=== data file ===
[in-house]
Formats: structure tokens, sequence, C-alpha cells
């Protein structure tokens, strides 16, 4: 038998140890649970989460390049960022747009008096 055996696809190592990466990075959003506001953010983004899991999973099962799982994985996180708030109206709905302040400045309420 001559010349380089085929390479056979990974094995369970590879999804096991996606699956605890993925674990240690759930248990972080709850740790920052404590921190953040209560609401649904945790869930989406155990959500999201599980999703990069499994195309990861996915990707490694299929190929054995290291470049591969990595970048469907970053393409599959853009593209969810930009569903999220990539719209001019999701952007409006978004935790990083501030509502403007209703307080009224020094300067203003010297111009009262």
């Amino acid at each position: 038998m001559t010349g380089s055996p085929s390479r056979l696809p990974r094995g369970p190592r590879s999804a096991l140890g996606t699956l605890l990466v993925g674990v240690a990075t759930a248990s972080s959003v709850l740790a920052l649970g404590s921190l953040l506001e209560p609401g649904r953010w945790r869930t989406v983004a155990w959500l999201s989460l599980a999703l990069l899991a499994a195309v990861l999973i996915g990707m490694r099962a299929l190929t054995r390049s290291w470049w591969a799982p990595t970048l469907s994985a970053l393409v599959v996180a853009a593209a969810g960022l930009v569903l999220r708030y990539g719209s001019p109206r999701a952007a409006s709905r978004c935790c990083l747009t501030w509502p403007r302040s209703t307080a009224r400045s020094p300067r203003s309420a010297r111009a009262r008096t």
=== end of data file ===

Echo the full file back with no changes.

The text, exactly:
[in-house]
Formats: structure tokens, sequence, C-alpha cells
């Protein structure tokens, strides 16, 4: 038998140890649970989460390049960022747009008096 055996696809190592990466990075959003506001953010983004899991999973099962799982994985996180708030109206709905302040400045309420 001559010349380089085929390479056979990974094995369970590879999804096991996606699956605890993925674990240690759930248990972080709850740790920052404590921190953040209560609401649904945790869930989406155990959500999201599980999703990069499994195309990861996915990707490694299929190929054995290291470049591969990595970048469907970053393409599959853009593209969810930009569903999220990539719209001019999701952007409006978004935790990083501030509502403007209703307080009224020094300067203003010297111009009262």
């Amino acid at each position: 038998m001559t010349g380089s055996p085929s390479r056979l696809p990974r094995g369970p190592r590879s999804a096991l140890g996606t699956l605890l990466v993925g674990v240690a990075t759930a248990s972080s959003v709850l740790a920052l649970g404590s921190l953040l506001e209560p609401g649904r953010w945790r869930t989406v983004a155990w959500l999201s989460l599980a999703l990069l899991a499994a195309v990861l999973i996915g990707m490694r099962a299929l190929t054995r390049s290291w470049w591969a799982p990595t970048l469907s994985a970053l393409v599959v996180a853009a593209a969810g960022l930009v569903l999220r708030y990539g719209s001019p109206r999701a952007a409006s709905r978004c935790c990083l747009t501030w509502p403007r302040s209703t307080a009224r400045s020094p300067r203003s309420a010297r111009a009262r008096t």